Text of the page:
Skate culture is built on trends, tongue-in-cheek references and homages, but it grows through technical and stylistic progression.
The sport has found its core values in a state of polarization due to large corporations dominating a market that once championed a “by skaters, for skaters” mentality.
In the past several years, one trend has emerged that indicates another direction that skateboarding is taking.
Despite the counterculture edge on which skateboarding prides itself, the homophobia found in other male-dominated cultures is very present. Only recently has heterosexual culture found its way into skateboarding, by way of board graphics and magazine articles.
“[Brian] is like someone who, a lot of people, that’s their favorite skater. All the kids who were sitting there at home thinking, like, ‘Wait, my favorite skater is gay?’ would be forced to decide: what does that matter?” Ed Templeton
Professional skateboarder Alex Olson was even denounced as a “culture vulture” for using “Fire Island” branding to promote his skateboarding apparel brand, Bianca Chandon. But in the whole 40 years of professional skateboarding, there has never been a prominent and openly gay pro. That is, until Vice Sports’ Tuesday release of a half-hour long video featuring longtime professional Brian Anderson.
“My name is Brian Anderson, I’m a professional skateboarder, and I’m here to talk about the fact that I am gay,” Anderson said.
The 40-year old veteran boasts a long list of accolades, including the title of Thrasher Magazine’s Skater of the Year in 1999. Anderson went from an unknown Connecticut skater to skate-famous after Toy Machine Skateboards’ 1996 video “Welcome to Hell,” which featured other notable pros such as Ed Templeton and Jamie Thomas.
However, the video most famously showcased not only Anderson’s aggressive frontside bluntslide at San Francisco’s Hubba Hideout, but also a caballerial kickflip in a line.Towering well above the majority of skateboarders at 6-foot-3, Anderson is known for his graceful style and powerful execution of tricks. Additionally, he is one of the few skateboarders to make a varial kickflip look visually pleasing — he ended his video part in the 2003 video “Yeah Right!” with a fakie varial kickflip down a set of nine stairs. This cemented his place as the standard bearer for skateboarding style in the early 2000s.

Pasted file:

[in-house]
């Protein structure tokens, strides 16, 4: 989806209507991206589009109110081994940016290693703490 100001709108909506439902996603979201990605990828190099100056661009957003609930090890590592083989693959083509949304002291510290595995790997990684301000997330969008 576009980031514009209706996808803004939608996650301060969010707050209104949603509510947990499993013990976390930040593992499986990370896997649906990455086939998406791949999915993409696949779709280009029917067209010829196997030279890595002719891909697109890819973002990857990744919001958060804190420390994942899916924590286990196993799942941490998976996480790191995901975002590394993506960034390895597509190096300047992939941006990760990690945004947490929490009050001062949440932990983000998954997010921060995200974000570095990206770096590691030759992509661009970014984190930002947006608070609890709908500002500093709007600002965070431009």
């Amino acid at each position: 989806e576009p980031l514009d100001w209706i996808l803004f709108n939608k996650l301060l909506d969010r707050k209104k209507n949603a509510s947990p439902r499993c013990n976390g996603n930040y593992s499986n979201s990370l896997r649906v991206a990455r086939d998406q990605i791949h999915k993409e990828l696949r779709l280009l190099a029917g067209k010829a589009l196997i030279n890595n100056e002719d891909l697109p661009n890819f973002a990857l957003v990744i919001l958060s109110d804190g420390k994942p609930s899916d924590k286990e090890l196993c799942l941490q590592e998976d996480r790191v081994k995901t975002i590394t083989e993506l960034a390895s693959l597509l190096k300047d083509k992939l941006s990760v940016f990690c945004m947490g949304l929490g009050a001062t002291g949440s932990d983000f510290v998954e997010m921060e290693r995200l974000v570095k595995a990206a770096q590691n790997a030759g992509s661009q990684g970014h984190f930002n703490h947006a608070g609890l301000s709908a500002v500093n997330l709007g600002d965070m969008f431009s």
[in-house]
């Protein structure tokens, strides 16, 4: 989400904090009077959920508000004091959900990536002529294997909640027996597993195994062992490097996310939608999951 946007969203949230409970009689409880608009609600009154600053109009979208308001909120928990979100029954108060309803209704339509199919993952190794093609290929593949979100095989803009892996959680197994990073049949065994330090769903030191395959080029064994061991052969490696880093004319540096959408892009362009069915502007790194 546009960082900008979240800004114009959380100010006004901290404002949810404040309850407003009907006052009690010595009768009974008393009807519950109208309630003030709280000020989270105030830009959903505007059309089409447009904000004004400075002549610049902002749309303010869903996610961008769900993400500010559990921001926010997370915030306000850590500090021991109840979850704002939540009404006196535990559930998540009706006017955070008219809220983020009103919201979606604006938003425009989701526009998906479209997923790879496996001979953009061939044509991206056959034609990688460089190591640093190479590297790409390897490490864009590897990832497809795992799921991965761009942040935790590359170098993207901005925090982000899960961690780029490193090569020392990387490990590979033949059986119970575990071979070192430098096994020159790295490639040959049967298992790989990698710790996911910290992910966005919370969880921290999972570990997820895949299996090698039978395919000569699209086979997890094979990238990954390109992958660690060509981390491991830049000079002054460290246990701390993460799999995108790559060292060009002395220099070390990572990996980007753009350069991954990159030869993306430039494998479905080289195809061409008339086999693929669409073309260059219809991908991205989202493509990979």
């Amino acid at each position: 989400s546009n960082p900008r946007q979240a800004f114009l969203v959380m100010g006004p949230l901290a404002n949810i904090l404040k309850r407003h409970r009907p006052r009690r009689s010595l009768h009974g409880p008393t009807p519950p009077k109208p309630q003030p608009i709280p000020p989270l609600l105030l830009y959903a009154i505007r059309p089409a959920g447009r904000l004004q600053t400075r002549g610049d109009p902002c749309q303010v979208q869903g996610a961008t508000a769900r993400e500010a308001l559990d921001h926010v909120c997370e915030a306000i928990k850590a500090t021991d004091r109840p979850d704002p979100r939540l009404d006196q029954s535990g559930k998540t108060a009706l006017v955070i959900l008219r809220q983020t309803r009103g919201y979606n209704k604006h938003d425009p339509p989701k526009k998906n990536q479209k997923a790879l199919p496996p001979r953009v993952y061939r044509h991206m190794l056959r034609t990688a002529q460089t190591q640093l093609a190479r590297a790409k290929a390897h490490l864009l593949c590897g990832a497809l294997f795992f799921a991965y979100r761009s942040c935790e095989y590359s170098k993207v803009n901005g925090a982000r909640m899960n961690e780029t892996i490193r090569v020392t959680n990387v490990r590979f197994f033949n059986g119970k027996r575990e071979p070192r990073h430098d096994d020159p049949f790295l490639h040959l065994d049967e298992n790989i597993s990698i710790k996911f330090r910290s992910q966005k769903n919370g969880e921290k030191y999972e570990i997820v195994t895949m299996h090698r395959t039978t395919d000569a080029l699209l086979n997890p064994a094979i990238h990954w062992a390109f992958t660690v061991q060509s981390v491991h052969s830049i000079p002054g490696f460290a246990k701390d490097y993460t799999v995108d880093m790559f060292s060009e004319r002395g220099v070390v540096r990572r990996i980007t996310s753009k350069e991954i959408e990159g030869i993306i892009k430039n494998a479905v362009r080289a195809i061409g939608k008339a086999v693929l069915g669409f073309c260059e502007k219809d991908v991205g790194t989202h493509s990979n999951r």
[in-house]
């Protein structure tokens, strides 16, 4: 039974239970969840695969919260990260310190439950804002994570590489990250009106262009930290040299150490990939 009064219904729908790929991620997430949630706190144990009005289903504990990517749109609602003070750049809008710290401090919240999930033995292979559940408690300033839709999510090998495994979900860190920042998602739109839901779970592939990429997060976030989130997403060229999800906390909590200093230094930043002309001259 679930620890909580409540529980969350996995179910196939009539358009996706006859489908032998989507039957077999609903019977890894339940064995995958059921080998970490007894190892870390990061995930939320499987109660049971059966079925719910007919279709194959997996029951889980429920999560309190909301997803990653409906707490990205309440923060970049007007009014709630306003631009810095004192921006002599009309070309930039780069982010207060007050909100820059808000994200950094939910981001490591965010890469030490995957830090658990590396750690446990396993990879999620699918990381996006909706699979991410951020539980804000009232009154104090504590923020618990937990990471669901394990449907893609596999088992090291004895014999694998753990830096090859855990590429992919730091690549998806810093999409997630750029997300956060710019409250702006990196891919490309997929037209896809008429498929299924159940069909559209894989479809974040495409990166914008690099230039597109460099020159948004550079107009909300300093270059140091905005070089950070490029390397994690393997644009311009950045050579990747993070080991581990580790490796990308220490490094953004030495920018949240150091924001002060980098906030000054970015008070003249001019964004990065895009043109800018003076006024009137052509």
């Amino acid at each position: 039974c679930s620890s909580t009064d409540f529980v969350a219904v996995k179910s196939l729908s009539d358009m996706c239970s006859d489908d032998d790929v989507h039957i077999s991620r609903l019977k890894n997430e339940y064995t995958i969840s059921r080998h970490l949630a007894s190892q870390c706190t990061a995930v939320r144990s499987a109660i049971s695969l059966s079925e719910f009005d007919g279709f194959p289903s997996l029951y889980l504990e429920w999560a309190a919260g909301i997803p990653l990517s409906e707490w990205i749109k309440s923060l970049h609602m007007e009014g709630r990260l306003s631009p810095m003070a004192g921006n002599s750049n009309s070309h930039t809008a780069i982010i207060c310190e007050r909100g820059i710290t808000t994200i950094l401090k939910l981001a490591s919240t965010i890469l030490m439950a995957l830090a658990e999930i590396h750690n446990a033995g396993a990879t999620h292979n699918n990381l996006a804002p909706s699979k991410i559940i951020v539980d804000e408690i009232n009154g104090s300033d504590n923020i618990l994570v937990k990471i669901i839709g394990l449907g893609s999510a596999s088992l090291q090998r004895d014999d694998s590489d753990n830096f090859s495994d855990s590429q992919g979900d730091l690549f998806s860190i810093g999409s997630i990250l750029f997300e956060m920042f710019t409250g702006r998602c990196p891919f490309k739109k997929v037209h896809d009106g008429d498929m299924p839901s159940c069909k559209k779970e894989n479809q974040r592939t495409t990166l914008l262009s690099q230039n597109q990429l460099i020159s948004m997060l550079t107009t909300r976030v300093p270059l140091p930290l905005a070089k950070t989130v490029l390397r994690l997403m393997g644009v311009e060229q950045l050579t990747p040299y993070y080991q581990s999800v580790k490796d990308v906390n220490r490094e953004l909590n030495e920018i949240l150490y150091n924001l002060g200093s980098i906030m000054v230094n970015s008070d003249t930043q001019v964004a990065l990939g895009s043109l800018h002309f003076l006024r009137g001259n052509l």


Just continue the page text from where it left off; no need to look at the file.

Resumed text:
The coming-out video is a combination of interviews from other skateboarders and Anderson himself alongside a montage of his best tricks over his 20-year career.
The coming-out video is a combination of interviews with other skateboarders and Anderson himself alongside a montage of his best tricks over his 20-year career.
After the video’s debut, Anderson’s social media accounts exploded with comments of supportive emojis and hashtags from skateboarders and sponsors alike.
Coming out was a carefully planned decision, according to Anderson, and it took him years to feel comfortable announcing his sexuality publicly.
With a demographic that is so typically young and impressionable, professional skateboarders have a large impact on the identities of those skaters and their outlooks on life.
“[Brian] is like someone who, a lot of people, that’s their favorite skater,” said Templeton in an interview with Vice Sports. “All the kids who were sitting there at home thinking, like, ‘Wait, my favorite skater is gay?’ would be forced to decide: what does that matter?”
Anderson still feels apprehensive about coming out. However, being the major sports star that he is, coming out as gay has never been easier than it is today.